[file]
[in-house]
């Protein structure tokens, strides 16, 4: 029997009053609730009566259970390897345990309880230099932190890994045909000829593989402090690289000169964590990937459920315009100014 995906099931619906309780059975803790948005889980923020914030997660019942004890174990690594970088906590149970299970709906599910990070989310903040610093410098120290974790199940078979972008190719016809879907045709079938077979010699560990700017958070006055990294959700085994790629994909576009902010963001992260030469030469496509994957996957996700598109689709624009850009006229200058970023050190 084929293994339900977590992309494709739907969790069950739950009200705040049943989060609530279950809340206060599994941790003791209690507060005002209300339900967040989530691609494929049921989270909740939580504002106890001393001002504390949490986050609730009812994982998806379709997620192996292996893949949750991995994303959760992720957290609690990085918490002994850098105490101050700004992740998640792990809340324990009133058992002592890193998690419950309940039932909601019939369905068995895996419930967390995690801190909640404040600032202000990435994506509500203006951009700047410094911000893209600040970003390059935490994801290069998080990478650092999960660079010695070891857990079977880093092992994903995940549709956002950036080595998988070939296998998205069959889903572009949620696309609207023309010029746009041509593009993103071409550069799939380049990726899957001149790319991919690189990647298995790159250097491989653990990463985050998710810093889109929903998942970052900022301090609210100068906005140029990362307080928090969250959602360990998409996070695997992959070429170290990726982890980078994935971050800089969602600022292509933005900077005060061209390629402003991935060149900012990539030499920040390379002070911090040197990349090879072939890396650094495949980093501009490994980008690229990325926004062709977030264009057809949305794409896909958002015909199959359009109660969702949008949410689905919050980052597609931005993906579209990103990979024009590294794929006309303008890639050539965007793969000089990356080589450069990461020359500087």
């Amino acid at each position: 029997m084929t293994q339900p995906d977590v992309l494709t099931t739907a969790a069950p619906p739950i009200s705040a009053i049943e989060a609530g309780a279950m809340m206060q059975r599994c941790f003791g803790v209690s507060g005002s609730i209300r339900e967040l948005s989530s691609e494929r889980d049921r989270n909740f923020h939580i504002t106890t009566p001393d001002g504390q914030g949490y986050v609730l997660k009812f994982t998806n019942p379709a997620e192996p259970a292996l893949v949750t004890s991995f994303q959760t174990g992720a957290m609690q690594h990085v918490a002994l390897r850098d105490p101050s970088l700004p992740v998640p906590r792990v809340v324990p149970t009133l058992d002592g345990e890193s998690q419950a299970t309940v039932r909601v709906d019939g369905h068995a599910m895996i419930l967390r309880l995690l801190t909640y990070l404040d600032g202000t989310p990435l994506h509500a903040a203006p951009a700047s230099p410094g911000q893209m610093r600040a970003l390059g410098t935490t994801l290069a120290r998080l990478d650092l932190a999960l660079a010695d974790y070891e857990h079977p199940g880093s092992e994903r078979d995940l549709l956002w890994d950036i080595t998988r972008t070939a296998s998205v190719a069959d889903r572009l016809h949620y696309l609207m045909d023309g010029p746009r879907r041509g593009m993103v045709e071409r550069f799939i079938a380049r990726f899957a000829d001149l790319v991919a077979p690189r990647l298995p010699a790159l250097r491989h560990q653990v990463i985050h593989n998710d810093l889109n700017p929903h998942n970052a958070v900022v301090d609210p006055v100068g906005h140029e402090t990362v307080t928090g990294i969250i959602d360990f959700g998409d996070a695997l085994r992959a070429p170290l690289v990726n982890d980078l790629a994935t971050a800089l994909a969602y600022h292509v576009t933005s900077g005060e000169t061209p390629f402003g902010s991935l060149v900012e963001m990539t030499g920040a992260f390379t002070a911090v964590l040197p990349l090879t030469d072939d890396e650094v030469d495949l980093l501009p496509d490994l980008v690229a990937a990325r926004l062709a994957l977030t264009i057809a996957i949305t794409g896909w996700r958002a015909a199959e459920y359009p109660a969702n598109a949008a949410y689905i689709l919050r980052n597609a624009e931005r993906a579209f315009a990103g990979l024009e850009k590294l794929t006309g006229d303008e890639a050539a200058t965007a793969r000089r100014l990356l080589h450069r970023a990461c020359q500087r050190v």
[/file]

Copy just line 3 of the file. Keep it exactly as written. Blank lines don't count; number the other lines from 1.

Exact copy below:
């Amino acid at each position: 029997m084929t293994q339900p995906d977590v992309l494709t099931t739907a969790a069950p619906p739950i009200s705040a009053i049943e989060a609530g309780a279950m809340m206060q059975r599994c941790f003791g803790v209690s507060g005002s609730i209300r339900e967040l948005s989530s691609e494929r889980d049921r989270n909740f923020h939580i504002t106890t009566p001393d001002g504390q914030g949490y986050v609730l997660k009812f994982t998806n019942p379709a997620e192996p259970a292996l893949v949750t004890s991995f994303q959760t174990g992720a957290m609690q690594h990085v918490a002994l390897r850098d105490p101050s970088l700004p992740v998640p906590r792990v809340v324990p149970t009133l058992d002592g345990e890193s998690q419950a299970t309940v039932r909601v709906d019939g369905h068995a599910m895996i419930l967390r309880l995690l801190t909640y990070l404040d600032g202000t989310p990435l994506h509500a903040a203006p951009a700047s230099p410094g911000q893209m610093r600040a970003l390059g410098t935490t994801l290069a120290r998080l990478d650092l932190a999960l660079a010695d974790y070891e857990h079977p199940g880093s092992e994903r078979d995940l549709l956002w890994d950036i080595t998988r972008t070939a296998s998205v190719a069959d889903r572009l016809h949620y696309l609207m045909d023309g010029p746009r879907r041509g593009m993103v045709e071409r550069f799939i079938a380049r990726f899957a000829d001149l790319v991919a077979p690189r990647l298995p010699a790159l250097r491989h560990q653990v990463i985050h593989n998710d810093l889109n700017p929903h998942n970052a958070v900022v301090d609210p006055v100068g906005h140029e402090t990362v307080t928090g990294i969250i959602d360990f959700g998409d996070a695997l085994r992959a070429p170290l690289v990726n982890d980078l790629a994935t971050a800089l994909a969602y600022h292509v576009t933005s900077g005060e000169t061209p390629f402003g902010s991935l060149v900012e963001m990539t030499g920040a992260f390379t002070a911090v964590l040197p990349l090879t030469d072939d890396e650094v030469d495949l980093l501009p496509d490994l980008v690229a990937a990325r926004l062709a994957l977030t264009i057809a996957i949305t794409g896909w996700r958002a015909a199959e459920y359009p109660a969702n598109a949008a949410y689905i689709l919050r980052n597609a624009e931005r993906a579209f315009a990103g990979l024009e850009k590294l794929t006309g006229d303008e890639a050539a200058t965007a793969r000089r100014l990356l080589h450069r970023a990461c020359q500087r050190v």